The issue of minimum wage has come to the forefront of both New Mexico and national politics. But what does it mean for local business owners and workers?
Another day, another dollar. Or $8.50 or $9 an hour.
“Most of my workers are hourly workers…it will increase my payroll by roughly $50,000 a year,” said Vincent Vaccaro, owner of Lorenzo’s pizza in Las Cruces.
“The minimum wage was designed to bring people into the job market that didn’t have skills. It was never designed to be a living wage.”
He brought his business…and his family here from California more than a decade ago.
"I’ve been cooking since I was about seven. Opened my first restaurant in Berkeley, CA in 1983."
Vince pays his workers based on level of skill. But he starts everyone at the minimum.
"Even if they have 20 years of experience, they have to show me what they have. I've given raises in two days.”
“The only way you're gonna help people is teaching them job sets and having them move up the ladder."
What he pays workers ranges from $7.50 to close to $20 an hour.
"It depends on the quality of the person.”
He started out at the minimum himself. “I started at $1.47 an hour. And bread by the way was 19 cents."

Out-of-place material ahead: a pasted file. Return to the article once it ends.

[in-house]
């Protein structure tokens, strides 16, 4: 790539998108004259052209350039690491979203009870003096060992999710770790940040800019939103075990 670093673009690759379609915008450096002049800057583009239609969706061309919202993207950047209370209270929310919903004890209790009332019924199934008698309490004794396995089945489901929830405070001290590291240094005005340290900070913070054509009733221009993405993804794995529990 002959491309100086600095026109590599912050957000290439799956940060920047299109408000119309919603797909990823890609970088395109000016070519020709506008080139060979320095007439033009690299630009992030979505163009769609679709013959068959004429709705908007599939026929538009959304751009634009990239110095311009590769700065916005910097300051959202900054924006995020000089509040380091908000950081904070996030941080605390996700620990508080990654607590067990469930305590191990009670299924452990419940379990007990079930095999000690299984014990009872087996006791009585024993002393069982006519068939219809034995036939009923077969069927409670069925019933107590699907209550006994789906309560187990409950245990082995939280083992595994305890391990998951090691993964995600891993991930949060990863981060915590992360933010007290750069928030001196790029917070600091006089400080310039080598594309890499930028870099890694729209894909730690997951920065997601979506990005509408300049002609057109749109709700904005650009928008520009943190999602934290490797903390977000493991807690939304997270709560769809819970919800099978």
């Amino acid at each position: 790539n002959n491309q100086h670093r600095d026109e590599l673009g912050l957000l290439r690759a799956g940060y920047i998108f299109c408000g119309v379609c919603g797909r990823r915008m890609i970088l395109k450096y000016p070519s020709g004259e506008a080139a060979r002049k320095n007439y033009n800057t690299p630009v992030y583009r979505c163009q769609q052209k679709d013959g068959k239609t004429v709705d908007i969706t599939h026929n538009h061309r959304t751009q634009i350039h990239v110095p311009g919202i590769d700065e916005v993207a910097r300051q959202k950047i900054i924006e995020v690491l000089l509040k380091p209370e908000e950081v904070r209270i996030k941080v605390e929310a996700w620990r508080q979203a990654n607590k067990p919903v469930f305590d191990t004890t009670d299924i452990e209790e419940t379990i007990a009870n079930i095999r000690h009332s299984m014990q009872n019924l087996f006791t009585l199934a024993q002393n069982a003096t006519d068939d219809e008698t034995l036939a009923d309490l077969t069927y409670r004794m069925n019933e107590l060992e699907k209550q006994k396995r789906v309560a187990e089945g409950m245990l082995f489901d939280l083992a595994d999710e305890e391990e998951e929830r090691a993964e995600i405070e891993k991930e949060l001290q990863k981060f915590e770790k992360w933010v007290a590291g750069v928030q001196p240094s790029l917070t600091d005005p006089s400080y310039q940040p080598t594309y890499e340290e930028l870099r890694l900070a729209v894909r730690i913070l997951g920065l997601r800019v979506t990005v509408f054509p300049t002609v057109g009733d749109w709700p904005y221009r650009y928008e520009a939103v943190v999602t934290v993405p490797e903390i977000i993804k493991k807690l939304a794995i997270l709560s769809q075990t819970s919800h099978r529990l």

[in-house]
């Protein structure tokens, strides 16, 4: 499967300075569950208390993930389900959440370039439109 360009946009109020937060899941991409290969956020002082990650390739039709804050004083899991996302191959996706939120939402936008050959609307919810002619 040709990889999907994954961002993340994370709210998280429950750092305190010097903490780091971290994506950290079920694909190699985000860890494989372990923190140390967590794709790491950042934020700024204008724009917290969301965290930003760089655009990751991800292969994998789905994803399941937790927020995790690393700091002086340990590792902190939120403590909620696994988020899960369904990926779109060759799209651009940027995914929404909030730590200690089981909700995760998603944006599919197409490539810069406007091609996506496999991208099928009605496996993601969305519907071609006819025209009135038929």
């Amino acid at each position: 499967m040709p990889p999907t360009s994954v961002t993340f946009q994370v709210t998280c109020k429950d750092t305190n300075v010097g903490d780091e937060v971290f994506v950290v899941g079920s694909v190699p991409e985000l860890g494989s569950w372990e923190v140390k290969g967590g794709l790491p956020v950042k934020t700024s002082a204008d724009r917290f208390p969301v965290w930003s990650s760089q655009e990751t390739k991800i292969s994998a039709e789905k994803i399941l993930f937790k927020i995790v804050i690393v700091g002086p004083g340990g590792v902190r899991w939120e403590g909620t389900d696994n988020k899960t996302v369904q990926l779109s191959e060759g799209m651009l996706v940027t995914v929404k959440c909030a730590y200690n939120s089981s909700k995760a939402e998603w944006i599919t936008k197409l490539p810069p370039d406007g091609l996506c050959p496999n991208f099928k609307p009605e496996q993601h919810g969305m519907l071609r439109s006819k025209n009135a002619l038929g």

Sarah Nolan is the executive director at CaFe -- Communities In Action And Faith.
“…faith based organization, started by a group of clergy in 2009.”
Her organization is pushing for a higher minimum wage.
"Sixty percent of minimum wage workers are adults. Southern New Mexico would generate so much more spending if we were to get this minimum wage increased passed by the governor. The question for her is what would happen if she didn't pass this. It's hugely popular among New Mexicans.”
Right now, Las Cruces has about 400 private sector businesses. About half of those employ 100 or more employees.
The average that local businesses pay employees is just above $8 an hour, so a new law may not affect local ones as much as some bigger name stores.
“It's actually enforcing the big boxes in our community that are out-of-state, that aren't local to pay their fair share."
President Obama mentioned the minimum wage in his State of the Union address.
“But today a full time worker making the min wage earns $14,500 a year. even with the tax breaks we put in place, a family with two kids that earns the minimum wage still lives below the poverty line. That’s wrong. That’s why the last time Congress chose to raise the minimum wage, Congress chose to bump theirs even higher.”
New Mexico was one of those states. It’s at $7.50 an hour in the state, 25 cents higher than the national $7.25 an hour.
President Obama’s chief economic advisor, Alan Krueger, is an economist who became famous in the 1990s for research supporting minimum wage hikes.
Krueger said in his book, “Myth and Measurement” that since a minimum wage increase raises costs for every business, individual owners wouldn’t lose customers to other businesses.
The ideas in the book were controversial at the time….and still are to some extent.
New legislation to increase the minimum wage in New Mexico is going through the legislature, but Gov. Susana Martinez will likely veto it.
Any increases will most likely come from a federal increase.